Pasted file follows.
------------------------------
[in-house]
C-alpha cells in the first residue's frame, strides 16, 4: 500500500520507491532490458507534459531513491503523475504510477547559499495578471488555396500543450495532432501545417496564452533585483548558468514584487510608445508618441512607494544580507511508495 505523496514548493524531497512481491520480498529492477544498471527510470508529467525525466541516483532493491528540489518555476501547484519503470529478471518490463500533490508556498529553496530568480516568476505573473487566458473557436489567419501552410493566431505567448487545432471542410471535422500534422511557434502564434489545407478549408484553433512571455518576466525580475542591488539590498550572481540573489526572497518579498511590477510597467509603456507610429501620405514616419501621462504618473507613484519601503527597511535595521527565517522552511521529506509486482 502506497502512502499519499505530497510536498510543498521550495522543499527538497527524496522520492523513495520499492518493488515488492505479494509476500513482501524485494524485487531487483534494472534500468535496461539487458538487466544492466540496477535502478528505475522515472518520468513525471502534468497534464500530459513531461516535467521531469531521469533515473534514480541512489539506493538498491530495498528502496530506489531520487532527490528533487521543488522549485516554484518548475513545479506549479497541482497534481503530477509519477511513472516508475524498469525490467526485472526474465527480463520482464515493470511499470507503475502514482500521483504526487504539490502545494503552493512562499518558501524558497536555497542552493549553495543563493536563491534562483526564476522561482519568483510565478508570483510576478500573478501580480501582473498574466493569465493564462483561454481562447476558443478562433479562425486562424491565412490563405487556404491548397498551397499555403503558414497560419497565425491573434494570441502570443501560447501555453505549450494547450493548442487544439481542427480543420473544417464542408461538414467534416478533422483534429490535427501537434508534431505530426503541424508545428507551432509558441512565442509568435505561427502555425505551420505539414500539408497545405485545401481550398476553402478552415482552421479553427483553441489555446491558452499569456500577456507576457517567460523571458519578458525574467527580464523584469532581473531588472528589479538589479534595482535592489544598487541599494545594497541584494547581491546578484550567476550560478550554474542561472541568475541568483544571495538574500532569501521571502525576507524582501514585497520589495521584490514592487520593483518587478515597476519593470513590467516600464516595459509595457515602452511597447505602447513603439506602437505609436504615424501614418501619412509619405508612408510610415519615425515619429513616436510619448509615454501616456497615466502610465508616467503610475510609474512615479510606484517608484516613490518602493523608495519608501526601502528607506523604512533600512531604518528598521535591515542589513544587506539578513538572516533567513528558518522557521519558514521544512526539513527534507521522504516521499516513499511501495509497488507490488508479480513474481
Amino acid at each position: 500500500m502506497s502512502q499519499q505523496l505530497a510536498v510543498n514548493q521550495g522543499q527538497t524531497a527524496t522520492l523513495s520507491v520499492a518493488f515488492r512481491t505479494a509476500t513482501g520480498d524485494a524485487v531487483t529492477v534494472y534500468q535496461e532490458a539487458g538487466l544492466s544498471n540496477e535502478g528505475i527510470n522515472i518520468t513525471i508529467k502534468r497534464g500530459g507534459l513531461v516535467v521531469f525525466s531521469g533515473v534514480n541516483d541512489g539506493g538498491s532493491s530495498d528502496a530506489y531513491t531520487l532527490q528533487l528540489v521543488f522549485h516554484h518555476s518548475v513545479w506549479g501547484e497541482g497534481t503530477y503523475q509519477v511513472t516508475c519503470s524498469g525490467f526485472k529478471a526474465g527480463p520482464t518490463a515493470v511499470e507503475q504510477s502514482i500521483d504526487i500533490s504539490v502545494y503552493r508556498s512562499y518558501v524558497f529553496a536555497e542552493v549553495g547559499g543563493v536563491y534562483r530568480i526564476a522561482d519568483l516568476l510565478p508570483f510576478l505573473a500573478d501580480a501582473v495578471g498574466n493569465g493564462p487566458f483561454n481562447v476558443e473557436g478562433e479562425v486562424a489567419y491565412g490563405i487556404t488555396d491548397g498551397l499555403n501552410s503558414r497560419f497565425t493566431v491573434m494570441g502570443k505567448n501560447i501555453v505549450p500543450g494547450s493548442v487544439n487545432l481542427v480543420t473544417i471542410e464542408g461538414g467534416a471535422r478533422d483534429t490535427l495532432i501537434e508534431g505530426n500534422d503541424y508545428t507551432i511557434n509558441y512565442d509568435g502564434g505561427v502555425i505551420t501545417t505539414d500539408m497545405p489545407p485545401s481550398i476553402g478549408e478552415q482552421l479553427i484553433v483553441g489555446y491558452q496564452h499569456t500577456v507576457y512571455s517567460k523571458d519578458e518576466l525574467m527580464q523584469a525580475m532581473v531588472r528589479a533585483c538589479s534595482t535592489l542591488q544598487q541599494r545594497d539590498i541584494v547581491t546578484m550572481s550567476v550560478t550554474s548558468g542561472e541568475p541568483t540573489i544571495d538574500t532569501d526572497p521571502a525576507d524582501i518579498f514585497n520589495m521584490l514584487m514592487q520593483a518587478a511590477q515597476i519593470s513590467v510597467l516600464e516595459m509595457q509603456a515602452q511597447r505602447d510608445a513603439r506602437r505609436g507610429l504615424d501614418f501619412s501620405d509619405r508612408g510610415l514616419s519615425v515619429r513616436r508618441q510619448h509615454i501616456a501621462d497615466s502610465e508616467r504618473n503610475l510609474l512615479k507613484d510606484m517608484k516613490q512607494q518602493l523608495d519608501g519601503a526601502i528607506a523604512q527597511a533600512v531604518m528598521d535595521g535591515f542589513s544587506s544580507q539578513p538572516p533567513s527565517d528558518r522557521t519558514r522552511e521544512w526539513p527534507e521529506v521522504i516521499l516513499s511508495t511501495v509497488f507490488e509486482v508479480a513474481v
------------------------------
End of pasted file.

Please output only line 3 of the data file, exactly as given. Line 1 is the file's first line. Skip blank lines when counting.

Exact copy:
Amino acid at each position: 500500500m502506497s502512502q499519499q505523496l505530497a510536498v510543498n514548493q521550495g522543499q527538497t524531497a527524496t522520492l523513495s520507491v520499492a518493488f515488492r512481491t505479494a509476500t513482501g520480498d524485494a524485487v531487483t529492477v534494472y534500468q535496461e532490458a539487458g538487466l544492466s544498471n540496477e535502478g528505475i527510470n522515472i518520468t513525471i508529467k502534468r497534464g500530459g507534459l513531461v516535467v521531469f525525466s531521469g533515473v534514480n541516483d541512489g539506493g538498491s532493491s530495498d528502496a530506489y531513491t531520487l532527490q528533487l528540489v521543488f522549485h516554484h518555476s518548475v513545479w506549479g501547484e497541482g497534481t503530477y503523475q509519477v511513472t516508475c519503470s524498469g525490467f526485472k529478471a526474465g527480463p520482464t518490463a515493470v511499470e507503475q504510477s502514482i500521483d504526487i500533490s504539490v502545494y503552493r508556498s512562499y518558501v524558497f529553496a536555497e542552493v549553495g547559499g543563493v536563491y534562483r530568480i526564476a522561482d519568483l516568476l510565478p508570483f510576478l505573473a500573478d501580480a501582473v495578471g498574466n493569465g493564462p487566458f483561454n481562447v476558443e473557436g478562433e479562425v486562424a489567419y491565412g490563405i487556404t488555396d491548397g498551397l499555403n501552410s503558414r497560419f497565425t493566431v491573434m494570441g502570443k505567448n501560447i501555453v505549450p500543450g494547450s493548442v487544439n487545432l481542427v480543420t473544417i471542410e464542408g461538414g467534416a471535422r478533422d483534429t490535427l495532432i501537434e508534431g505530426n500534422d503541424y508545428t507551432i511557434n509558441y512565442d509568435g502564434g505561427v502555425i505551420t501545417t505539414d500539408m497545405p489545407p485545401s481550398i476553402g478549408e478552415q482552421l479553427i484553433v483553441g489555446y491558452q496564452h499569456t500577456v507576457y512571455s517567460k523571458d519578458e518576466l525574467m527580464q523584469a525580475m532581473v531588472r528589479a533585483c538589479s534595482t535592489l542591488q544598487q541599494r545594497d539590498i541584494v547581491t546578484m550572481s550567476v550560478t550554474s548558468g542561472e541568475p541568483t540573489i544571495d538574500t532569501d526572497p521571502a525576507d524582501i518579498f514585497n520589495m521584490l514584487m514592487q520593483a518587478a511590477q515597476i519593470s513590467v510597467l516600464e516595459m509595457q509603456a515602452q511597447r505602447d510608445a513603439r506602437r505609436g507610429l504615424d501614418f501619412s501620405d509619405r508612408g510610415l514616419s519615425v515619429r513616436r508618441q510619448h509615454i501616456a501621462d497615466s502610465e508616467r504618473n503610475l510609474l512615479k507613484d510606484m517608484k516613490q512607494q518602493l523608495d519608501g519601503a526601502i528607506a523604512q527597511a533600512v531604518m528598521d535595521g535591515f542589513s544587506s544580507q539578513p538572516p533567513s527565517d528558518r522557521t519558514r522552511e521544512w526539513p527534507e521529506v521522504i516521499l516513499s511508495t511501495v509497488f507490488e509486482v508479480a513474481v